“Myanmar can become a regional hub for some sectors,” Nay Zin Latt, an adviser to Thein Sein, said in an e-mail. “Our strategic location will attract investors. Goods and commodities will move in and out more conveniently with a lower cost, making us more competitive.”
Gas sales and better freight links with China, India and the rest of Southeast Asia may enable Myanmar to boost gross domestic product growth, which IMF data shows averaged 4.9 percent per year during 2008 through 2011.
Natural gas production in Myanmar has almost quadrupled in the past decade to 12.1 billion cubic meters in 2010. That is equivalent to about one-eighth the output of China, Asia- Pacific’s biggest producer, according to the BP Statistical Review. Gas sales to neighboring Thailand have made it Myanmar’s top trading partner.
“The Dawei port will focus on petrochemicals, not containers,” said Ruth Banomyong, an assistant professor at Bangkok’s Thammasat University who has studied logistics in the region for the Asian Development Bank. “It will be more of an industrial port, with gas and petroleum products.”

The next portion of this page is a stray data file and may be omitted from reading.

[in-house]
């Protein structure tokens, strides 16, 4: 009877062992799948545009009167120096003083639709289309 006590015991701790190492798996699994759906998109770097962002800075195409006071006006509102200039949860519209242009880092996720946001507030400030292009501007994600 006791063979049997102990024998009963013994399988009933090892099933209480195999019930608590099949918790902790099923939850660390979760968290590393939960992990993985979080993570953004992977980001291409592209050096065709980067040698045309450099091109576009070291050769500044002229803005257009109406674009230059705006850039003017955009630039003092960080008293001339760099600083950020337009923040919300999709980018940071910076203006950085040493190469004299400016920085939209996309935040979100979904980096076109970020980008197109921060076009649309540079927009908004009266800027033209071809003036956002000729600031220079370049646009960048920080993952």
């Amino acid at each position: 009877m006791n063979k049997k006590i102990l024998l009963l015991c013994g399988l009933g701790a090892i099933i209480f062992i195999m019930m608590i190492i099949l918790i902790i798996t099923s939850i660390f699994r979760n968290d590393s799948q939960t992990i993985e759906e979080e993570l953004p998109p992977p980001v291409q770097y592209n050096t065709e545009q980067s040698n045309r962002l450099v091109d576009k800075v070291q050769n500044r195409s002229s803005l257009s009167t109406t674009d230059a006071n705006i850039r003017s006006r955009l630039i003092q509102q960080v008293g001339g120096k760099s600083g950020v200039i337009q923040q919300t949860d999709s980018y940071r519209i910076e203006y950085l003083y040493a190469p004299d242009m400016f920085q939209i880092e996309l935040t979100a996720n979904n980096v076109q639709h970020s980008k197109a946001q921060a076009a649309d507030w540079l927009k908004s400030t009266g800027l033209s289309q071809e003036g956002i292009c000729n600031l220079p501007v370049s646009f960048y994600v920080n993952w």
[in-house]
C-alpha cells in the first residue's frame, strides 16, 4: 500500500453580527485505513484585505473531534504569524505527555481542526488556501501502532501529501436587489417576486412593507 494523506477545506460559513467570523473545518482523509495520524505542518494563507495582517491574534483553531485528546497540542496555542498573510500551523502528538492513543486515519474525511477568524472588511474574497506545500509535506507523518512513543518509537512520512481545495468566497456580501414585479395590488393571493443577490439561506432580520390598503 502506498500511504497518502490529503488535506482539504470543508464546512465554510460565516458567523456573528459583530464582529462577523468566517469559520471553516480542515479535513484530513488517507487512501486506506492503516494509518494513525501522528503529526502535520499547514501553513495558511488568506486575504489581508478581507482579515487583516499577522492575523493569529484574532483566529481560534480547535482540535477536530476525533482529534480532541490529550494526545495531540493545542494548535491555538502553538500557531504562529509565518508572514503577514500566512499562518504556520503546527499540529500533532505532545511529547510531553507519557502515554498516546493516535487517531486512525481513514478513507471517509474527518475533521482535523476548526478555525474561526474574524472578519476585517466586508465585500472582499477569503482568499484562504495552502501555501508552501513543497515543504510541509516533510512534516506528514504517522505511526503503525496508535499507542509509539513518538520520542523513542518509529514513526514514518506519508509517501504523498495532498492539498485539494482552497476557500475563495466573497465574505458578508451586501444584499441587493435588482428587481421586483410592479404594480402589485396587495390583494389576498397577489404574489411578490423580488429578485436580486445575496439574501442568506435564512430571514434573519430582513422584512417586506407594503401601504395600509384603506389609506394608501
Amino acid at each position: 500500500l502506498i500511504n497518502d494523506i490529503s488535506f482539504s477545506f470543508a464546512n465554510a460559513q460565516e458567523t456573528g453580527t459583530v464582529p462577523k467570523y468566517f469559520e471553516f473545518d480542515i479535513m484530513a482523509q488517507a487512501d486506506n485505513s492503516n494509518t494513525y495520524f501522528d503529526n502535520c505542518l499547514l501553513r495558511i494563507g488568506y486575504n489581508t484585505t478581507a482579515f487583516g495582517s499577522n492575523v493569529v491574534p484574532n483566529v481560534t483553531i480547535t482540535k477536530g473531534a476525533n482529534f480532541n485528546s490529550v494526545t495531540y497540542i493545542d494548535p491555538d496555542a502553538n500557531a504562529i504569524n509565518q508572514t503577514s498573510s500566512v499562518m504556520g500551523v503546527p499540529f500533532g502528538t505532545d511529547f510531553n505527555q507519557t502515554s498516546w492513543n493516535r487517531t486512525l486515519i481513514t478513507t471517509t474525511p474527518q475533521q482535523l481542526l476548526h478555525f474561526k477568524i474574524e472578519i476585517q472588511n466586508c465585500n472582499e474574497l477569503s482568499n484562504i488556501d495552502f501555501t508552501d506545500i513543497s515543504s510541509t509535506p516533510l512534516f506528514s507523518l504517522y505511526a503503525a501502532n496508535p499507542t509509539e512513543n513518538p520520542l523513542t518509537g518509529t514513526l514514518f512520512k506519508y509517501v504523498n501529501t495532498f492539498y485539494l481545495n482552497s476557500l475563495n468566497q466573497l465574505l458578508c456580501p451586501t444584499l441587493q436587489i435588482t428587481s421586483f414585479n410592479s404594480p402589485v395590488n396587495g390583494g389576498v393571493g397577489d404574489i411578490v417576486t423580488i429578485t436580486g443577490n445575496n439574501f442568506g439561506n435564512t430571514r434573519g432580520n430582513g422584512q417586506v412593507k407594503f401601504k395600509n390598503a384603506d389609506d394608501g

Maersk Line Ltd. will look to do more business in Myanmar if the nation opens up to the international community, said Thomas Knudsen, chief executive officer of Asian operations at Maersk Line, a unit of Copenhagen-based A.P. Moeller-Maersk A/S (MAERSKB), the world’s biggest container shipper.
The deep-sea port will be able to handle more than 200 million tons of cargo when completed, according to Italian-Thai. That compares with 47 million tons of cargo that passed through Laem Chabang, Thailand’s biggest port, in 2009, Port Authority statistics show.
“Clearly the port could start to grow,” Maersk’s Knudsen said, referring to Dawei. “We’ve seen that in other parts of the world when you’ve got the combination of a deepwater port and zones for manufacturing.”